Low and middle income earners will be hit in the pocket by the Government's changes to KiwiSaver as they and their bosses are forced to pay for reduced Government contributions, Phil Goff warned yesterday.

Prime Minister John Key yesterday confirmed next week's Budget will reduce the Government's contributions to KiwiSaver to make it more affordable over the long term.

In a pre-Budget speech, Mr Key said his Government would reduce the KiwiSaver member tax credit - the subsidy of up to $1043 a year or $20 a week for each worker - as it seeks to reduce the $1.1 billion a year it spends on the scheme.

Individuals and employers would be forced to make up the difference with higher contributions, and in most cases savers would end up with more going into their accounts, Mr Key said.

"I don't think we can stick with a situation where half of all KiwiSaver contributions come from the Government and the Government's simply borrowing the money from somewhere else. That's not sustainable ... that's not lifting national savings."

Labour leader Mr Goff said Mr Key's government had more than quadrupled the deficit and that had to be paid for, but cutting the government contribution would hit workers on lower and middle incomes worst.

"If you're going to make cuts, why don't you begin with those that have the biggest tax cuts - the highest income earners, rather than take it out on the lower-income people?"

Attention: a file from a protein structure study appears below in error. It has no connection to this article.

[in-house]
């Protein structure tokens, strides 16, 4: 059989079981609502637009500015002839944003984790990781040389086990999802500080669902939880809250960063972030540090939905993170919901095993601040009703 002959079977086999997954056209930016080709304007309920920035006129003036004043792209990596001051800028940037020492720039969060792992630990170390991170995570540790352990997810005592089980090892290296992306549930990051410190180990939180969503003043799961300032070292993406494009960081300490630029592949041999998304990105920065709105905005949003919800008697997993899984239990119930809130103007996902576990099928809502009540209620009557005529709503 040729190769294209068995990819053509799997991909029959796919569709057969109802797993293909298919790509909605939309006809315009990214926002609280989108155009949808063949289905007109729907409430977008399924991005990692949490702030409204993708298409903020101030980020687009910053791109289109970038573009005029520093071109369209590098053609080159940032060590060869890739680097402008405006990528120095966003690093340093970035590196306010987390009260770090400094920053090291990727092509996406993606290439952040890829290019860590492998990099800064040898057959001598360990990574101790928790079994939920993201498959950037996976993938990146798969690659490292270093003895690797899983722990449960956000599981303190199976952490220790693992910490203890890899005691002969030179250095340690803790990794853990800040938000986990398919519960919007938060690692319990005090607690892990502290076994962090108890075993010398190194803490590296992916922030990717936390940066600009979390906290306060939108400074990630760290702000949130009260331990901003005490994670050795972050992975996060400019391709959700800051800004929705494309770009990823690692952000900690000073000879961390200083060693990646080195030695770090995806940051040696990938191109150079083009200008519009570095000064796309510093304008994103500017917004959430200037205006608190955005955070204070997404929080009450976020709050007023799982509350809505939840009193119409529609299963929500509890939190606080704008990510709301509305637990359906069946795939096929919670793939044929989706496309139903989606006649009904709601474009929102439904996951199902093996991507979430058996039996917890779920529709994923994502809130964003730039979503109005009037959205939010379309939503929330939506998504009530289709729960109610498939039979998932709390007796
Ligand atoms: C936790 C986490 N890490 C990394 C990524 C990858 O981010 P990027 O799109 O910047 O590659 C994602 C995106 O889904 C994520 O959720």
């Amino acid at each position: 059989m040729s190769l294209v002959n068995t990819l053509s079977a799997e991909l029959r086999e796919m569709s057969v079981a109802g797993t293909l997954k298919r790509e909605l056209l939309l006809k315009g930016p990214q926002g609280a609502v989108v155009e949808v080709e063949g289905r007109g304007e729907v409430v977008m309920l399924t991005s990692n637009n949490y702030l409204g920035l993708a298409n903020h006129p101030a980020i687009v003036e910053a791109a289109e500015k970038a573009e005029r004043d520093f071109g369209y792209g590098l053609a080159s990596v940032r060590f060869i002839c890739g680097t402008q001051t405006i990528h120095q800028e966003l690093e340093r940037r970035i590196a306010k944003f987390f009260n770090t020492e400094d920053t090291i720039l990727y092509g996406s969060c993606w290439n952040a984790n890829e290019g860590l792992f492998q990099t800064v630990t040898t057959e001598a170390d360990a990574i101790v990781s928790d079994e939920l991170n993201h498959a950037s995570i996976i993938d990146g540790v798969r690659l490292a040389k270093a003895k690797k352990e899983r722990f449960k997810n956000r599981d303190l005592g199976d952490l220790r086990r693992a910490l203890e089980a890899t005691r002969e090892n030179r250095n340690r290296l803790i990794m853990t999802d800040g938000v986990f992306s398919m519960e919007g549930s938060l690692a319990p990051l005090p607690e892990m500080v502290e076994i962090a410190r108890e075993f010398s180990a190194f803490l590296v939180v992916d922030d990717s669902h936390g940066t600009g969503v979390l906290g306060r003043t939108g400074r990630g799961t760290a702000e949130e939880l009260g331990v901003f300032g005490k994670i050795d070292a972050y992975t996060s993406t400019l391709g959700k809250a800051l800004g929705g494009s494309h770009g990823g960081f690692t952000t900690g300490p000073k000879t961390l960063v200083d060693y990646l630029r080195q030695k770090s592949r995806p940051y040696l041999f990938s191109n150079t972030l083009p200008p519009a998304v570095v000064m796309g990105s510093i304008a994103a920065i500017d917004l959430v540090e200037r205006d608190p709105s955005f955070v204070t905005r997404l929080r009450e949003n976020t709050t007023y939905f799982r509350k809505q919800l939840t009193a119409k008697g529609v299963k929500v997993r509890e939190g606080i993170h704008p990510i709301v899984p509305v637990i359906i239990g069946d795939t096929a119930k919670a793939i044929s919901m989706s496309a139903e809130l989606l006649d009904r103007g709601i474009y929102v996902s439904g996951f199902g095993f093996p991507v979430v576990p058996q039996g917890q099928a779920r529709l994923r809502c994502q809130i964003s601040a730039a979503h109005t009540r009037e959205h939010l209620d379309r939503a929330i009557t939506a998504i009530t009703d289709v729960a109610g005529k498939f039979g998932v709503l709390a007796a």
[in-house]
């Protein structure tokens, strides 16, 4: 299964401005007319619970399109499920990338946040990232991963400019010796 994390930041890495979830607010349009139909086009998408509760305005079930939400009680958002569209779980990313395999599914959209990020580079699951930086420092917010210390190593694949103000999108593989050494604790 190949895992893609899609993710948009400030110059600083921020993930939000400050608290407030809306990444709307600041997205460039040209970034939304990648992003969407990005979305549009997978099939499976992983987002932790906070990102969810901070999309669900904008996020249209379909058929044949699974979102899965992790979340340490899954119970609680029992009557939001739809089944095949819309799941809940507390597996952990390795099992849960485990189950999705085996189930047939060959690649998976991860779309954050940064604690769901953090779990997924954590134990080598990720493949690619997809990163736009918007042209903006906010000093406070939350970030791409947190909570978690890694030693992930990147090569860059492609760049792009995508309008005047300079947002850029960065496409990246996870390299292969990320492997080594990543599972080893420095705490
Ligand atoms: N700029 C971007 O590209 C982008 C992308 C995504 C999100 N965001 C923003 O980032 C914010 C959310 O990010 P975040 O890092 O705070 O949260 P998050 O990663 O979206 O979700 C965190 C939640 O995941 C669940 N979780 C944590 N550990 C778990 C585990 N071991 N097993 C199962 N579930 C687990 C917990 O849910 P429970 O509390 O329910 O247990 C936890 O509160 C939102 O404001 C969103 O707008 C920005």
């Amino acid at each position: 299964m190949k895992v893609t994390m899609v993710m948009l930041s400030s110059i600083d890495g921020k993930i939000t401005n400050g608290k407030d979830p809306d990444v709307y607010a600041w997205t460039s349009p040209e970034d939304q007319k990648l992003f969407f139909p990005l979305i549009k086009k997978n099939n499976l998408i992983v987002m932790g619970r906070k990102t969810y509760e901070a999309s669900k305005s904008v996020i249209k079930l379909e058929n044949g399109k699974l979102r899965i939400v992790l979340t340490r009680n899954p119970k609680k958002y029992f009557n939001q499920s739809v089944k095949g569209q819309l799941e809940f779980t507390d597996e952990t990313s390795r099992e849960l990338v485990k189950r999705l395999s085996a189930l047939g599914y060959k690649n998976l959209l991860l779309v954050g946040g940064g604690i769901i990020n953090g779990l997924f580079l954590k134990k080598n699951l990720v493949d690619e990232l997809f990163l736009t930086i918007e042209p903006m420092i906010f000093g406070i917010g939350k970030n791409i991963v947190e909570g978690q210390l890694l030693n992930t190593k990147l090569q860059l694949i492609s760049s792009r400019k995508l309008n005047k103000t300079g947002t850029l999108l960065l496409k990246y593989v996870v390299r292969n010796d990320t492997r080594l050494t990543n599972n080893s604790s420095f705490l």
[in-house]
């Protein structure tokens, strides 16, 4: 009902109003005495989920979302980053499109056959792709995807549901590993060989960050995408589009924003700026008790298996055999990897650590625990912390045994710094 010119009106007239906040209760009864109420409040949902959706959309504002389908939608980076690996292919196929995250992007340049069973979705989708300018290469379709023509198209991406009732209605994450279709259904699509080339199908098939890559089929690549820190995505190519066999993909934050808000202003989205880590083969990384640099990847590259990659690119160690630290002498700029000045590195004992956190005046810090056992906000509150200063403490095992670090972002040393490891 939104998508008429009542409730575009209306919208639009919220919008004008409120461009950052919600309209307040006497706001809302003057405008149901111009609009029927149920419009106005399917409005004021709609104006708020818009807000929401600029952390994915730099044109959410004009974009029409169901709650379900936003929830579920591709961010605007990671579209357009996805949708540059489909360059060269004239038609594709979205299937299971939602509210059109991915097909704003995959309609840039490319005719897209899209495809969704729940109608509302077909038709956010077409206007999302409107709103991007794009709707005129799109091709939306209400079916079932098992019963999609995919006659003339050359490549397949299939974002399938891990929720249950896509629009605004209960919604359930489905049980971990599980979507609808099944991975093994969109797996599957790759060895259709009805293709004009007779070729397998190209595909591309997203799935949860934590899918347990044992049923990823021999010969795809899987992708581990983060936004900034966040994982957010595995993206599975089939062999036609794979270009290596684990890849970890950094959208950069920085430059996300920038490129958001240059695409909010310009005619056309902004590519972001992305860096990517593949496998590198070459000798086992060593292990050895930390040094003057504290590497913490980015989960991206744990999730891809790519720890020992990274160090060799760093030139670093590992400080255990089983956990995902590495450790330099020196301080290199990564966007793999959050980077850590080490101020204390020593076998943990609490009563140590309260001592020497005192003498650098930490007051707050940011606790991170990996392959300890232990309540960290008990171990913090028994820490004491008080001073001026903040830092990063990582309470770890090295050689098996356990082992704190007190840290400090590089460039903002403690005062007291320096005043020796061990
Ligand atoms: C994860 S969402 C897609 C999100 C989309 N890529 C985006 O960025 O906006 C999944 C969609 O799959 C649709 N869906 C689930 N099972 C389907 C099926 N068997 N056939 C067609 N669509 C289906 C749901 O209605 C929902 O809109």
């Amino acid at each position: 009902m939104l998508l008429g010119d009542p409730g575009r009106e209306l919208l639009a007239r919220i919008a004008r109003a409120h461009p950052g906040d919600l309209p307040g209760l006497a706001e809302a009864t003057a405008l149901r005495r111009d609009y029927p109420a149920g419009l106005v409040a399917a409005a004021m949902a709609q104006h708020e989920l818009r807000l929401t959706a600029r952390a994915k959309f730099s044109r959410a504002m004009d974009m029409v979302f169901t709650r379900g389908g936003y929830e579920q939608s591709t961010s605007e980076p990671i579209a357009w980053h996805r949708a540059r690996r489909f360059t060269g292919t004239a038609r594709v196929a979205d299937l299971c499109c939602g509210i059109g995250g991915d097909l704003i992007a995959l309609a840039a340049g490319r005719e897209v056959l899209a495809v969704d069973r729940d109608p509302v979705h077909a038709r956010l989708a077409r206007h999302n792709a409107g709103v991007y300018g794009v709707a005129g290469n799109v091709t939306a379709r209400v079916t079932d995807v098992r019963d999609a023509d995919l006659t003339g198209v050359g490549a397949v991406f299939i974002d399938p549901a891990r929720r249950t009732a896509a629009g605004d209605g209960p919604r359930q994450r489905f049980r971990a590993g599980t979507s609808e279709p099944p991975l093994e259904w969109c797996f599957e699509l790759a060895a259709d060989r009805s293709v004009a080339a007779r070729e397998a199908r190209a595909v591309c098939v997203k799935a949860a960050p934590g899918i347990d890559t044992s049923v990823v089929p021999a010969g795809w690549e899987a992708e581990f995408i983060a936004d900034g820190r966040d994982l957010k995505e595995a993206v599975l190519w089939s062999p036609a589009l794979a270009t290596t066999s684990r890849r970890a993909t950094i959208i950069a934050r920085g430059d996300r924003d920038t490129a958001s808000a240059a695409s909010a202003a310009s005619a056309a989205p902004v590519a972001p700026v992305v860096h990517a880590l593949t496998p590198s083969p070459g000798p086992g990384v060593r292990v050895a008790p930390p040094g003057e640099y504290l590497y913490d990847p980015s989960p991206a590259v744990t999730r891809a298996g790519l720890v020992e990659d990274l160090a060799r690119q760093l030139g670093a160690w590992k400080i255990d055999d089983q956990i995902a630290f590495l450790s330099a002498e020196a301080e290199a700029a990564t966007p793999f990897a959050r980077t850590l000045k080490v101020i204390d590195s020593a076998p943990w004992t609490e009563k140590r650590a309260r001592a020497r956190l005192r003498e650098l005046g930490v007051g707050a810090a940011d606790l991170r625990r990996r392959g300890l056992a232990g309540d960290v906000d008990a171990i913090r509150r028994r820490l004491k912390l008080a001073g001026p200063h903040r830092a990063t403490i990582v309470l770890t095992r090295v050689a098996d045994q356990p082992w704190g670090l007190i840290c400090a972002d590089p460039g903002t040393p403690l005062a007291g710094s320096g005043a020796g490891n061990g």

He said Labour would spread the burden more evenly, although such cuts were difficult to reverse all at once when there was a big deficit.

Green Party co-leader Russel Norman said the proposals disproportionately required low and middle income earners to bear the cost of Government fiscal mismanagement.

"Those families living on the economic edges will be more likely now to opt out of saving for their retirement. This will exacerbate the income gap when they retire. And those who do stay in the scheme will have a smaller nest egg at retirement."

Mr Key said the Government's $1000 "kick-start", paid when savers enter the scheme, and the option to cash up savings for a deposit on a first home would remain.

He would not reveal the amount by which the member tax credit, which costs the Government $880 million year, would be reduced or by how much minimum contributions would rise from their 2 per cent of gross income level, saying that would have to wait until next Thursday's Budget.

But he described the increases in employee and employer contributions as "modest" and "affordable" and pledged they would not happen until after the election, and only when the economy had "well and truly recovered, and both wages and employment are increasing".

Business NZ chief executive Phil O'Reilly said businesses would struggle if they had to increase their contributions immediately.

There was "no question" that increased employer contributions would be taken into account in setting wages.